All the major presentations and reveals from this year’s E3 have wrapped up, and while the show itself will go on for a while yet with media getting hands-on time with the various games, that’s it for the show for those of us watching from the sidelines.
(Don’t worry, we’ll be at Tokyo Game Show and no doubt the Hatsune Miku VR demo will be there and we’ll be testing it in full then).
It’s hard to properly express just how far this year’s E3 has exceeded my expectations. After all the leaks in the leadup to the event I wasn’t actually expecting much of anything, but each and every show (with the possible exception of Nintendo’s) impressed me in some way. Even Bethesda, despite getting off on a sour note with Doom, was able to surprise and delight me by announcing Fallout Shelter and an Elder Scrolls card game.
But after finally catching up on some sleep and resetting my brain, freed of the hype, I’ve now had the time to sit down and consider exactly what it was that so impressed me with E3 this year. And I came to a very simple realisation: It was because the Japanese developers came to town, and for the first time in God knows how long, actually outperformed the western developers.
There were plenty of big announcements by western developers and publishers that were genuinely exciting: Fallout 4, a new Uncharted, that game by the people who made Killzone but actually looks like fun. There was Deus Ex and Tomb Raider from Square Enix’s western arm. So it wasn’t that the western developers had let their form or quality drop. It was simply that the Japanese developers, for years maligned as having “lost relevance,” brought an A-game unlike anything we had seen for years. If not a decade.
Sony’s conference was a textbook example of fan wish fulfilment, with The Last Guardian, Final Fantasy VII Remake and Shenmue 3 all announced within the span of half an hour. Square Enix’s conference wasn’t exactly far behind with cult favourite Nier getting a sequel even as its creator has had to move through two different development teams on his way to Platinum, the developer of the new one, so commercially unsuccessful that series has been.
Nintendo’s conference, as maligned as it was, reminded us that the Wii U’s lineup is almost exclusively Japanese games, from The Devil’s Third to that SMT x Fire Emblem game that actually looks more like Persona. There’s Fatal Frame, too, and Mario Maker which, in the context of a stronger performance, would be remembered as the killer “app” that Mario fans have wanted for decades. These are all Japanese games.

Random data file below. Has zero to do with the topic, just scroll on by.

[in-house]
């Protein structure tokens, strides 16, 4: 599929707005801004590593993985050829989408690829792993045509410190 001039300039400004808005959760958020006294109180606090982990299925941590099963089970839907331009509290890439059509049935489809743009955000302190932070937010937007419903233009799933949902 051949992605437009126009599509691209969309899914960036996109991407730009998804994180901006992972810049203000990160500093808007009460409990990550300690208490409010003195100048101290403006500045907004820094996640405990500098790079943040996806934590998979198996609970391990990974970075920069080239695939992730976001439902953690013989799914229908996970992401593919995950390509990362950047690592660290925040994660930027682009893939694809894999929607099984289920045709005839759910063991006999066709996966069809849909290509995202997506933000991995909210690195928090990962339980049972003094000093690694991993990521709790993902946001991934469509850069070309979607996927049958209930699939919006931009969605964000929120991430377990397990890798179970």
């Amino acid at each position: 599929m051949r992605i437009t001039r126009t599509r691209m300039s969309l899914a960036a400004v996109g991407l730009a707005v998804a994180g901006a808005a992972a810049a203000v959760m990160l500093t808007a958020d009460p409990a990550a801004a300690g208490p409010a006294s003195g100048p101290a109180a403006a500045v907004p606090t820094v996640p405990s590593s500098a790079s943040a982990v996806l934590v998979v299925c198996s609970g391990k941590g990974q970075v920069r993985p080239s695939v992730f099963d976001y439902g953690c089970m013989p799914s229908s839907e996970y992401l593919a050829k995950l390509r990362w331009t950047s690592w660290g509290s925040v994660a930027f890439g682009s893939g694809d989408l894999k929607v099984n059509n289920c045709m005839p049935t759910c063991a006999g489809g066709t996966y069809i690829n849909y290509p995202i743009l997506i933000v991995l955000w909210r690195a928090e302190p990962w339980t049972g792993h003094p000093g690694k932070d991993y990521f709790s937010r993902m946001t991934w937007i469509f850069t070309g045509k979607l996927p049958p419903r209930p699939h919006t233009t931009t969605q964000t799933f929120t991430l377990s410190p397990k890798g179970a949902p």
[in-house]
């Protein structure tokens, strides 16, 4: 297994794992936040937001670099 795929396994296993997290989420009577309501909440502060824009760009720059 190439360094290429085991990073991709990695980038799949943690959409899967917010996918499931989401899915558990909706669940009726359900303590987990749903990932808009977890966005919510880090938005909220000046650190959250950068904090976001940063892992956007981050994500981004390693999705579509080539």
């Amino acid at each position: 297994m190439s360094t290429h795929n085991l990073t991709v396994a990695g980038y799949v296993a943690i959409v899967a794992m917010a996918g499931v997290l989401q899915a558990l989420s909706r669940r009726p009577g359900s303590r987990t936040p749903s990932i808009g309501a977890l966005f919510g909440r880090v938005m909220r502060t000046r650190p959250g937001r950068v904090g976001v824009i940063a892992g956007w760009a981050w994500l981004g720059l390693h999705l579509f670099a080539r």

And that’s why I walked away from E3 in a better mood, and with a better sense of positivity for the games industry, than I have had for some time. For years gaming on the big stage has been monocultural – it’s been “what the Americans want” and the rest of us had the choice of either playing along or sticking to independent and arthouse games. Not that there’s anything wrong with arthouse games, but E3 2015 showed us that the major Japanese developers and publishers have finally come to the realisation that they can’t be Americans and, comfortable and confident in their own cultural identity, are again building games for their own culture, based on their own culture, and whether it sells in America is almost of secondary consequence.
I’ve been arguing for a long time that the games industry deserves something more than to be sitting under the yoke of a monocultural monopoly. No other artistic medium out there is so universally dominated by the American way that opportunities to do things differently are pushed right out to the periphery. But that’s changing. Without denying the validity of games like Call of Duty, Doom, Fallout, Uncharted and others, it did my heart good to see that a full half of E3 this year dialed the goreporn right back and presented a wider variety of experiences.
And, equally importantly, the critics and community responded to that greater range of content that was on offer at this year’s E3 with genuine enthusiasm. This bodes well for the growth of the industry indeed.
– Matt S.
Find me on Twitter: @digitallydownld